Guyanese consume about 5.8 litres of alcohol annually per capita, Health Minister, Dr Leslie Ramsammy said, adding that his ministry has begun to tackle the issue, through education and plans are in train to address it legislatively.
Ramsammy reiterated that alcohol abuse puts a heavy burden on the nation’s economy and its human resources. Alcohol abuse endangers health and it has been found to be the cause of many fatal accidents.
The minister acknowledged that while the issue should have been addressed seriously a long time ago his ministry will spare nothing to holistically take it in hand now.
The minister told Stabroek News that alcohol use is also a major issue among the country’s youths and as such the ministry will be targeting schools and families as well. Ramsammy said a recent survey done among boys between the ages of 13 and 15 found that some 46% of those surveyed admitted to having used alcohol at least once in their lives which basically means they’d tried it. However, 40% of that group said they drank enough to become intoxicated while 22% said using the substance had gotten them into trouble with their families and others in authority.
A survey of both males and females of the same age group found that 36% used it once, 28% became intoxicated and 17% got into trouble as a result of its use. Ramsammy said the survey clearly showed that boys imbibe more often than girls and to combat this, the ministry intends to effect programmes in schools. However, he said the laws need to be strengthened to ensure that alcohol is not sold to children.
Health promotion centre
According to Ramsammy his ministry has established a health promotion centre to alert people to the dangers that result from the use of alcohol, tobacco and illicit drugs. He said while the centre’s objective is to eradicate the use of tobacco and narcotics the same approach is not taken for alcohol use; rather it would be advocating restraint and, for youth, abstention.
The minister said the unit has been in place for about a year but the ministry is now recruiting staff. And, while he said the consumption rate in Guyana is extremely high the ministry will still be conducting a study to ascertain the exact consumption rate and the effects of alcohol abuse in Guyana.
Health and social
Ramsammy said that while the public is aware of the harmful effects of tobacco use the same does not obtain for the use of alcohol. He said whatever personal benefits persons think they get from consuming alcohol, the negatives outweigh them by far. The minister pointed out that alcohol abuse can cause cirrhosis of the liver, reproductive problems and it can create difficulties for pregnant women if consumed during gestation as well as lead to birth defects.
“We have to work with the families and the schools and encourage people not to use alcohol,” Ramsammy said. He also said there is need for some form of regulation which would, among other things, prohibit a shop owner from selling alcohol to a person who is clearly intoxicated.
Ramsammy also said the issue of drinking and driving needs to be addressed in a firm and condign manner but this can only be done through regulation.
Guyana is still to pass the law that would enable the police force to use breathalysers which would definitively reveal if a person was driving while intoxicated. The law is also expected to stipulate penalties for those who are found guilty of such.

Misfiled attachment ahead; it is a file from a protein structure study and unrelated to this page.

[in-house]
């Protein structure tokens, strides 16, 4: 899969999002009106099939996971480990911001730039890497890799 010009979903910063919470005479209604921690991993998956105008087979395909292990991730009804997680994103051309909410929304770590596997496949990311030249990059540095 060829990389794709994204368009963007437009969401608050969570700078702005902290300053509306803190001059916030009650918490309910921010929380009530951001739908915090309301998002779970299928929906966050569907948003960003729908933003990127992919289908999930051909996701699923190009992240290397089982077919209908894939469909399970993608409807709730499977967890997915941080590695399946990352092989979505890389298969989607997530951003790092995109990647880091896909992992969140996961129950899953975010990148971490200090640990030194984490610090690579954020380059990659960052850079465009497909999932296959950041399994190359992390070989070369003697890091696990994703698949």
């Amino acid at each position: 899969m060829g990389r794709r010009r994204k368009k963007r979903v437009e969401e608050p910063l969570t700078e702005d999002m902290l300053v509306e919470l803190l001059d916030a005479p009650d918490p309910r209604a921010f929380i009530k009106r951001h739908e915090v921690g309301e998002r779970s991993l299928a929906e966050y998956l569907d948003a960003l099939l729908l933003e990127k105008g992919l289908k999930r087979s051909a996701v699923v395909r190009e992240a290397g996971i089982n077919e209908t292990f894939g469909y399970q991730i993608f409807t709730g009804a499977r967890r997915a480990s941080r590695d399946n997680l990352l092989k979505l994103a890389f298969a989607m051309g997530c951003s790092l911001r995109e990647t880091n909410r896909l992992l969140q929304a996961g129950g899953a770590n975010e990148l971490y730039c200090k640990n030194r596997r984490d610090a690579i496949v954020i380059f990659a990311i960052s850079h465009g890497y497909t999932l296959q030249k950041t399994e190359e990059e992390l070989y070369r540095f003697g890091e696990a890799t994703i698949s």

The minister said that worldwide alcohol abuse is the leading cause of disabilities whether it is due to an accident or a health problem. “So one of the mandates of the health promotion unit to is to ensure all of these messages are taken to the schools, churches, families among others.”
Ramsammy said the ministry’s next goal is treatment which would be implemented through the mental health programme. An alcohol anonymous (AA) programme is expected to be included in that programme.
He said there has always been treatment for alcoholism; that is psychiatric treatment for those who sought it but the ministry would be taking other measures to offer support programmes for persons who abuse alcohol.
Ramsammy said a number of non-governmental organisations (NGOs) already provide counselling for those persons but they are not extensive enough.
He said there is need to make such services more accessible to persons nationwide and that this is what the ministry will be focusing on. “But these are all long-term plans, while I would like to see them come on stream tomorrow it would take time,” he said. At the same time Ramsammy is encouraging more NGOs to address the issue adding that though many of them focus on HIV/AIDS alcoholism can be included in their programmes. Ramsammy said he would encourage such an initiative as alcoholism has a direct link to risky sexual behaviours which exposes persons to the infection.
Health protection bill
Ramsammy also said that a health protection bill has been drafted and it is now being reviewed. He noted that the bill will address the licensing for persons to sell alcohol; the conditions under which it is sold and who can make purchase. The time of day when a person can buy alcohol may also be included in the bill as persons have been known to visit rum shops from as early as 6 am and this issue, too, needs to be addressed.
The bill will also state whether a licence gives a person the right to sell alcohol 24 hours per day.
When this newspaper interviewed the minister on the issue, around this same time last year he had indicated that alcohol and alcohol abuse cost the health sector some $500M a year.